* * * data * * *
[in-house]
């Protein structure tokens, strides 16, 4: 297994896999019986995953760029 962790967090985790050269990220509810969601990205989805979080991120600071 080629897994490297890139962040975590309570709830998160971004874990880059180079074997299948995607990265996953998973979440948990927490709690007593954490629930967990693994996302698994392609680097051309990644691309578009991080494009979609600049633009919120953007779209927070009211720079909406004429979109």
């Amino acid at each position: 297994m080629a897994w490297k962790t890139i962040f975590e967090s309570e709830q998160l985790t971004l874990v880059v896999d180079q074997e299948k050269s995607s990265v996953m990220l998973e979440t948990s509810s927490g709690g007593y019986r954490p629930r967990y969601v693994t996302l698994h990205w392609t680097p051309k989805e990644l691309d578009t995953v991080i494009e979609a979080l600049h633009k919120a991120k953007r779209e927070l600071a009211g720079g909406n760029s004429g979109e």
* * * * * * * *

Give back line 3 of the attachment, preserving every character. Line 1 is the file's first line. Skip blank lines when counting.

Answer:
């Amino acid at each position: 297994m080629a897994w490297k962790t890139i962040f975590e967090s309570e709830q998160l985790t971004l874990v880059v896999d180079q074997e299948k050269s995607s990265v996953m990220l998973e979440t948990s509810s927490g709690g007593y019986r954490p629930r967990y969601v693994t996302l698994h990205w392609t680097p051309k989805e990644l691309d578009t995953v991080i494009e979609a979080l600049h633009k919120a991120k953007r779209e927070l600071a009211g720079g909406n760029s004429g979109e």